Health care can be compared to other services a government needs to provide, namely a military, a judiciary, law enforcement, and education.

    2) Medical research is paid for by taxpayers when it is government subsidized. Of course, this makes sense, as what could be more important to all people than survival. Therefore, even people who earn minimum wage are contributing to medical advances. Should the pennies of the poor collectively go to fund the medical advances which are then advantages only for the more well-off?

    No.

    3) There are MANY more people affected by lack of insurance than those making minimum wage. Many of these are people who are middle class and who have made decent wages. (see URL for a Harvard study on bankruptcy)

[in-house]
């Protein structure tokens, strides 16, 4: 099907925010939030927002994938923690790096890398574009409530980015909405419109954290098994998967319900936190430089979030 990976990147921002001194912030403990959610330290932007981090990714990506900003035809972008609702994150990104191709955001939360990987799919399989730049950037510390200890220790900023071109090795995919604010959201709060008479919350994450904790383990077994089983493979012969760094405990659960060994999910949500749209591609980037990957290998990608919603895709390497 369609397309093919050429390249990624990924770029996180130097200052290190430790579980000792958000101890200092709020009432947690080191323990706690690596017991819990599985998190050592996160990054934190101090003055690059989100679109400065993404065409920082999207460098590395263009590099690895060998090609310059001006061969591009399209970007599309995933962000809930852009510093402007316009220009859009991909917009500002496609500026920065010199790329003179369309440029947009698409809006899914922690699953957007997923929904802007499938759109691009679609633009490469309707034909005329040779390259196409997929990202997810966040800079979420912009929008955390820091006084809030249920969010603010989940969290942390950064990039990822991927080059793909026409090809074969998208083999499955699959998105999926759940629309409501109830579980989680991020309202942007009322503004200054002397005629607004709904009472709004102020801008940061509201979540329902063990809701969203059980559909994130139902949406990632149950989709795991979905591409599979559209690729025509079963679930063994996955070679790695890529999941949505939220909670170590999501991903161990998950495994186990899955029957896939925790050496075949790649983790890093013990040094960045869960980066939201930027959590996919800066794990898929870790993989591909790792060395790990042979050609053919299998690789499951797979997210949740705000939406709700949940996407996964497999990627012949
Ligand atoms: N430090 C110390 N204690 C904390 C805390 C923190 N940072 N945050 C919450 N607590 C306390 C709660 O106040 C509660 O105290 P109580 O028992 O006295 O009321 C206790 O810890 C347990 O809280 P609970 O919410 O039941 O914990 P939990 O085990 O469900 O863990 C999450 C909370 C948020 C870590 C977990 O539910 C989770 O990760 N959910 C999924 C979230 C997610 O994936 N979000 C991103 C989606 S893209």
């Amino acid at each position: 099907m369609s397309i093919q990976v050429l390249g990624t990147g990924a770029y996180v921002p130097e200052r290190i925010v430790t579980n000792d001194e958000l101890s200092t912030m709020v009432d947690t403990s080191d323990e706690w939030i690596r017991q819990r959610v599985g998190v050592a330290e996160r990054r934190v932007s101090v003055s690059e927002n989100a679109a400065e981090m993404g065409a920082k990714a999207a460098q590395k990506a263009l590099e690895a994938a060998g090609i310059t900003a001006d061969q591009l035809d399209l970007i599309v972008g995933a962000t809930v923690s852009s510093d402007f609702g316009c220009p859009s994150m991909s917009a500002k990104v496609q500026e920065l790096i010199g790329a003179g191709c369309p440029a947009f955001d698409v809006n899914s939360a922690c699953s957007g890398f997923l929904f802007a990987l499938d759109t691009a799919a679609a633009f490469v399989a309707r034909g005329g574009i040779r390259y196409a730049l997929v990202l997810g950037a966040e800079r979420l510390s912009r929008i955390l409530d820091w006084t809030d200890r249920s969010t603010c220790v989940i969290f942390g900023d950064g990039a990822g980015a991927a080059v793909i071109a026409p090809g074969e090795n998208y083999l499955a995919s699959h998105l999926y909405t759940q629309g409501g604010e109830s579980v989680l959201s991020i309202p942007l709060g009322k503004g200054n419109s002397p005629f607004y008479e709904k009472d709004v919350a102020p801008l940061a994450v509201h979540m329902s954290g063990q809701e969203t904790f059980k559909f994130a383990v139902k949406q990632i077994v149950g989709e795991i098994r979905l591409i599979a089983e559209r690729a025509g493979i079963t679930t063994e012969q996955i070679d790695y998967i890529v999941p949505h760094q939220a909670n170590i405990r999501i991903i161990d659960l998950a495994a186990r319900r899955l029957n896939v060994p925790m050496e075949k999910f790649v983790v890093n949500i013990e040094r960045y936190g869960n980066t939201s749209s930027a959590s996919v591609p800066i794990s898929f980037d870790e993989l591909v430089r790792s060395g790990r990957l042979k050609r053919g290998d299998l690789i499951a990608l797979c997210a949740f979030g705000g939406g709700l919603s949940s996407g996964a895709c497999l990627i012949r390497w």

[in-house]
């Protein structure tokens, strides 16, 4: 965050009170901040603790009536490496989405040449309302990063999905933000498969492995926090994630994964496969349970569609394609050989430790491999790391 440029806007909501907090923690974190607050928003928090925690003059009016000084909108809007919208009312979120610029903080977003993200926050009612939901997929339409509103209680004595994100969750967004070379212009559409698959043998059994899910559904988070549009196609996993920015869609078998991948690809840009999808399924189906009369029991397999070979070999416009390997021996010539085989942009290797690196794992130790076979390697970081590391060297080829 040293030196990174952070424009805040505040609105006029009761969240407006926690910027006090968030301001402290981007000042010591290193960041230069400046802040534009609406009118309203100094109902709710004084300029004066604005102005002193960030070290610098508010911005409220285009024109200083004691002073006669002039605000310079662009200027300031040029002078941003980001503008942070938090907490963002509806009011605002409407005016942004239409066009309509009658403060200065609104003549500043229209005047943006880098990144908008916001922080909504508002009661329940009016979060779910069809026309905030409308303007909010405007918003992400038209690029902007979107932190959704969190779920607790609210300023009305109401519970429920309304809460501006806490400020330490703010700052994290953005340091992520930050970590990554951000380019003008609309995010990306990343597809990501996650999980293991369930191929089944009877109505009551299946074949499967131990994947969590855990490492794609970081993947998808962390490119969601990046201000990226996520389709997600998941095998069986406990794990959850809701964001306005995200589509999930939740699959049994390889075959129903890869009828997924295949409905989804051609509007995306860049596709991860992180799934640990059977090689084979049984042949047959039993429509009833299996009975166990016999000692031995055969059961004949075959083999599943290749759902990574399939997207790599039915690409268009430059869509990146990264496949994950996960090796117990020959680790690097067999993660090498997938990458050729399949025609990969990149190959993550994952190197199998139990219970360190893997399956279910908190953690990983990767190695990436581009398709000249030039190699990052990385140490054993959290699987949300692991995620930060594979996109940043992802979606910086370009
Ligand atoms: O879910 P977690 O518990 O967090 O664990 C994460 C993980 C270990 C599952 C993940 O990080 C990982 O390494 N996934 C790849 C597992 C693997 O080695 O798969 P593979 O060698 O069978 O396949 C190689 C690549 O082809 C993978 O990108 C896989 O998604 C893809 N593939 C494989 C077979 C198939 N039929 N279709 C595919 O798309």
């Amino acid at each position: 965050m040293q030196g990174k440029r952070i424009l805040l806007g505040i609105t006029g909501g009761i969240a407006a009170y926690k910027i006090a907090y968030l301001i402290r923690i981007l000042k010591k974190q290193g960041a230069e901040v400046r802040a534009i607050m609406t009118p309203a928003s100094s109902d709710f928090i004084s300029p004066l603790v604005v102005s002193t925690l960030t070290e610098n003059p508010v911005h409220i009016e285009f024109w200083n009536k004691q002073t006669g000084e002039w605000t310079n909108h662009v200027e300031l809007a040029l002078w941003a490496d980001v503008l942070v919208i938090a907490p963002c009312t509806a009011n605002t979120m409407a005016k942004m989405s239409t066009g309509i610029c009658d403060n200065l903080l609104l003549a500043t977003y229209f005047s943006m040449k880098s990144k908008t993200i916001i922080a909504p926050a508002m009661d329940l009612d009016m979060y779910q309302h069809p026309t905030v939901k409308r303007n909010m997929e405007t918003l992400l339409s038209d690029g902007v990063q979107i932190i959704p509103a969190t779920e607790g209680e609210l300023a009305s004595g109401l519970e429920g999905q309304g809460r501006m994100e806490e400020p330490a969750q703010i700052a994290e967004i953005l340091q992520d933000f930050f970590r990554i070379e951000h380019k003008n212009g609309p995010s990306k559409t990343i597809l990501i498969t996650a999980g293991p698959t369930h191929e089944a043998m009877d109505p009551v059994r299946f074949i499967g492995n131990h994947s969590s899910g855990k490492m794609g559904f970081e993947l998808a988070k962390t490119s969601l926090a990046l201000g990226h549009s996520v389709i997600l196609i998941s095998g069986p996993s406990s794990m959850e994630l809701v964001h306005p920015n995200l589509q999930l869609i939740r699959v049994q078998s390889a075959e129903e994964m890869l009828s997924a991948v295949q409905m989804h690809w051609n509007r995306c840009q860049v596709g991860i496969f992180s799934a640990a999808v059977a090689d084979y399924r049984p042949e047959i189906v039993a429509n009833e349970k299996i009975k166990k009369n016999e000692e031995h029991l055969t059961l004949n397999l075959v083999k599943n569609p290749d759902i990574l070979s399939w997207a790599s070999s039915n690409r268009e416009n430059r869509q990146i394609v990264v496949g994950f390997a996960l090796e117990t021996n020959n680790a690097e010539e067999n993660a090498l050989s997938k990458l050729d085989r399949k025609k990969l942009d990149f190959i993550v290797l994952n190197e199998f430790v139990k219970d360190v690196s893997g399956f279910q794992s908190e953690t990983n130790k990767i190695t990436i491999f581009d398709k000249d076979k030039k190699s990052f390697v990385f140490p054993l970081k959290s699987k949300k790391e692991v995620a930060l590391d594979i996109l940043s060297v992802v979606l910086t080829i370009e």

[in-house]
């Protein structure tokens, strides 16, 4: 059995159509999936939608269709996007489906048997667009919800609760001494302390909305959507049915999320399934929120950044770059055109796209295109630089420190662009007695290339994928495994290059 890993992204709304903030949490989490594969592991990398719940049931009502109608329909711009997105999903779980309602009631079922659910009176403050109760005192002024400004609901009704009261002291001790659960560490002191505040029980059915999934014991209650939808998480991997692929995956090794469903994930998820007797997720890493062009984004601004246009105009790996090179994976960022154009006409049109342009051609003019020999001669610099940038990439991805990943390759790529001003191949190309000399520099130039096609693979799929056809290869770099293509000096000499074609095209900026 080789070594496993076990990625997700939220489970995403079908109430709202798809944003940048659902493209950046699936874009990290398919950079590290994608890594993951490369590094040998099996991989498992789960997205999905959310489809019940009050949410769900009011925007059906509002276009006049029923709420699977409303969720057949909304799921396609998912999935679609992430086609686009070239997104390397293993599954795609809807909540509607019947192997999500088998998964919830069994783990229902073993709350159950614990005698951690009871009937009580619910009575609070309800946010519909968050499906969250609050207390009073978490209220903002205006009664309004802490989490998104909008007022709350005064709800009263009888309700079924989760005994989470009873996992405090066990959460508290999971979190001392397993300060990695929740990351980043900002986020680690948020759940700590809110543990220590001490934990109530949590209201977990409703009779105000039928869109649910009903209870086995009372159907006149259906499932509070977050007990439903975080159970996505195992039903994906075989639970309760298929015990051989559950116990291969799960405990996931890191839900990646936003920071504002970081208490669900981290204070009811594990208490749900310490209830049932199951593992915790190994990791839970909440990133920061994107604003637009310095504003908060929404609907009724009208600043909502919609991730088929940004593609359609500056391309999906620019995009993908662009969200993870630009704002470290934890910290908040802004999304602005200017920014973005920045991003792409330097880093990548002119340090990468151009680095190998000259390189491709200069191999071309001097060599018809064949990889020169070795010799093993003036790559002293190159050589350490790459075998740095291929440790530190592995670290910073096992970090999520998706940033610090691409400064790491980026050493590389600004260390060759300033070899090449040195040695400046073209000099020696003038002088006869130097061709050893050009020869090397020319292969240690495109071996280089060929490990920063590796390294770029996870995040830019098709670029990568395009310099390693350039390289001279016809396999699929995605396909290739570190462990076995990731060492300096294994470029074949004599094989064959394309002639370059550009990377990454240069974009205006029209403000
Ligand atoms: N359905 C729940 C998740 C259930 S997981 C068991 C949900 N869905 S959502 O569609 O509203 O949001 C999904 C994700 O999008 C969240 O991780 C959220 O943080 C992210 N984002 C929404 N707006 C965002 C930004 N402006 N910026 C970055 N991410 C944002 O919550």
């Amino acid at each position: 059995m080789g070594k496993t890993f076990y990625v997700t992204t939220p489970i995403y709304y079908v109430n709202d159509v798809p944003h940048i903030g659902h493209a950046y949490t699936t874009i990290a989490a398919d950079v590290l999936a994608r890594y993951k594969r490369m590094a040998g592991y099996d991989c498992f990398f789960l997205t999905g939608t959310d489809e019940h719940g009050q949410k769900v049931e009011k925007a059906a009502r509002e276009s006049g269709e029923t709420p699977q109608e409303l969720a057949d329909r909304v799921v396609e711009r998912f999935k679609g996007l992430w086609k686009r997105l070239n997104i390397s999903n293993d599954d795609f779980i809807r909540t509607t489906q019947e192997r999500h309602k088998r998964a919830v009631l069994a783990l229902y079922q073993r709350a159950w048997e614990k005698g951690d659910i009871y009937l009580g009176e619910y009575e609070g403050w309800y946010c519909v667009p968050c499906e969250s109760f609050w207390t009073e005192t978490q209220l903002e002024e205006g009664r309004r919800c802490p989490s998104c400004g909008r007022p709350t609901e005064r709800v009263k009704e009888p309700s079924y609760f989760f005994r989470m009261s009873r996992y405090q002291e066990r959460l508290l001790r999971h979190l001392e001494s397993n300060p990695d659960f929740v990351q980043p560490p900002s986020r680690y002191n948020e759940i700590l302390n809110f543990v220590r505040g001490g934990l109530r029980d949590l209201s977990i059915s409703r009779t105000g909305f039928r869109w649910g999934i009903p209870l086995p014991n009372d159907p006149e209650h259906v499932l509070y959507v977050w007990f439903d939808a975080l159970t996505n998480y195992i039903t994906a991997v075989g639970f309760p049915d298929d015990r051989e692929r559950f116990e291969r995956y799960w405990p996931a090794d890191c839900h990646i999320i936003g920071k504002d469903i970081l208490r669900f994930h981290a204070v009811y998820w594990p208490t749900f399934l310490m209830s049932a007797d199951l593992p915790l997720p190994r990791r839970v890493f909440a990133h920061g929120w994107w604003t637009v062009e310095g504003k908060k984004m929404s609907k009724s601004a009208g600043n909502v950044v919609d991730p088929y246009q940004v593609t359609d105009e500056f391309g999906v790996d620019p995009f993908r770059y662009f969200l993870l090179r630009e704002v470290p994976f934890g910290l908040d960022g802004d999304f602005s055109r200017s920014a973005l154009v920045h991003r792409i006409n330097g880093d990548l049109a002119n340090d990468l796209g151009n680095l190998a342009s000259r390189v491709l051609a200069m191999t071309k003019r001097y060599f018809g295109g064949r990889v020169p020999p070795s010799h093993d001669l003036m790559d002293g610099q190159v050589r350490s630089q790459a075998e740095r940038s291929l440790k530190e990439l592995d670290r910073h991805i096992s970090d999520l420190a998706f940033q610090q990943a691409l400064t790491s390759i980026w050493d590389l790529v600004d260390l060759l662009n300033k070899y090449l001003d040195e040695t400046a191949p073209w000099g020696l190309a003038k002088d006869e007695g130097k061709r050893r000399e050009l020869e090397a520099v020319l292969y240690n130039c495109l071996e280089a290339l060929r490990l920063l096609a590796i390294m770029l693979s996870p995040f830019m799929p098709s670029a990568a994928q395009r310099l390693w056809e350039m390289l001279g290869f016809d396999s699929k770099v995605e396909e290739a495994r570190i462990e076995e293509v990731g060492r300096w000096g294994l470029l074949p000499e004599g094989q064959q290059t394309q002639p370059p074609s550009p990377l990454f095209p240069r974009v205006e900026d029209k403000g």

What the hell kind of society are we interested in living in?

    By the way Arch, do you ave children? I don’t. So, why should I pay for your children to go to school?

  • http://donhall.blogspot.com Don Hall

    Alec –

    Part One – yup. Our current system is woefully inadequate and a large majority of Americans agree.

    You take this as an assumption, but you have not “proved it” at all.

    Given that a quantified majority of Americans polled stated that the current US healthcare system is in crisis and that the wealthiest nation on the planet is ranked 37th by the World Health Organization (you know – quantified), I’d say there was no assumption involved. In fact, I’d say that was fairly convincing proof of the premise or Part One.

    RE: Part Two: while a large number of Americans are uninsured, virtually no one elects to be so.